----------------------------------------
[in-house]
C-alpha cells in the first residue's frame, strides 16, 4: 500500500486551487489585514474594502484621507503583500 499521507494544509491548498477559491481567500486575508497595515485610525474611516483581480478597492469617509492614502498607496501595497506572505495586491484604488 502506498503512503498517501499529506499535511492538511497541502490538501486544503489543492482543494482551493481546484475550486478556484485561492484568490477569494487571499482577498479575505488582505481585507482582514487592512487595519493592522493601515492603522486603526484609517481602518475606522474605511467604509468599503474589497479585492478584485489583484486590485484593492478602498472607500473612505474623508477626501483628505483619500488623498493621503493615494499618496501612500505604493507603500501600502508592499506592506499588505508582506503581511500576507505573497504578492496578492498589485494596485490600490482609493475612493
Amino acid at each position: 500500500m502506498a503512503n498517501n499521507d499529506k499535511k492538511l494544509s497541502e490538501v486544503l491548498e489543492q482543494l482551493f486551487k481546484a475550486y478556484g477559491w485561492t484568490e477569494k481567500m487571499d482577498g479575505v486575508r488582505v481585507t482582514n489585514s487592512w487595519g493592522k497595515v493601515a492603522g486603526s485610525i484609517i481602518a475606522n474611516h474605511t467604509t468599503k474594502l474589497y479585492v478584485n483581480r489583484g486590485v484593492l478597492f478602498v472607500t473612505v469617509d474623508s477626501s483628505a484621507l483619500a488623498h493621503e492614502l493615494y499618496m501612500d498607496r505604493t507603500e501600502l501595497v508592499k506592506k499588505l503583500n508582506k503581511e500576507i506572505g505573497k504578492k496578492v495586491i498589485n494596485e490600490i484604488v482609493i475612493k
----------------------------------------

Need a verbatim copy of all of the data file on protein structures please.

[in-house]
C-alpha cells in the first residue's frame, strides 16, 4: 500500500486551487489585514474594502484621507503583500 499521507494544509491548498477559491481567500486575508497595515485610525474611516483581480478597492469617509492614502498607496501595497506572505495586491484604488 502506498503512503498517501499529506499535511492538511497541502490538501486544503489543492482543494482551493481546484475550486478556484485561492484568490477569494487571499482577498479575505488582505481585507482582514487592512487595519493592522493601515492603522486603526484609517481602518475606522474605511467604509468599503474589497479585492478584485489583484486590485484593492478602498472607500473612505474623508477626501483628505483619500488623498493621503493615494499618496501612500505604493507603500501600502508592499506592506499588505508582506503581511500576507505573497504578492496578492498589485494596485490600490482609493475612493
Amino acid at each position: 500500500m502506498a503512503n498517501n499521507d499529506k499535511k492538511l494544509s497541502e490538501v486544503l491548498e489543492q482543494l482551493f486551487k481546484a475550486y478556484g477559491w485561492t484568490e477569494k481567500m487571499d482577498g479575505v486575508r488582505v481585507t482582514n489585514s487592512w487595519g493592522k497595515v493601515a492603522g486603526s485610525i484609517i481602518a475606522n474611516h474605511t467604509t468599503k474594502l474589497y479585492v478584485n483581480r489583484g486590485v484593492l478597492f478602498v472607500t473612505v469617509d474623508s477626501s483628505a484621507l483619500a488623498h493621503e492614502l493615494y499618496m501612500d498607496r505604493t507603500e501600502l501595497v508592499k506592506k499588505l503583500n508582506k503581511e500576507i506572505g505573497k504578492k496578492v495586491i498589485n494596485e490600490i484604488v482609493i475612493k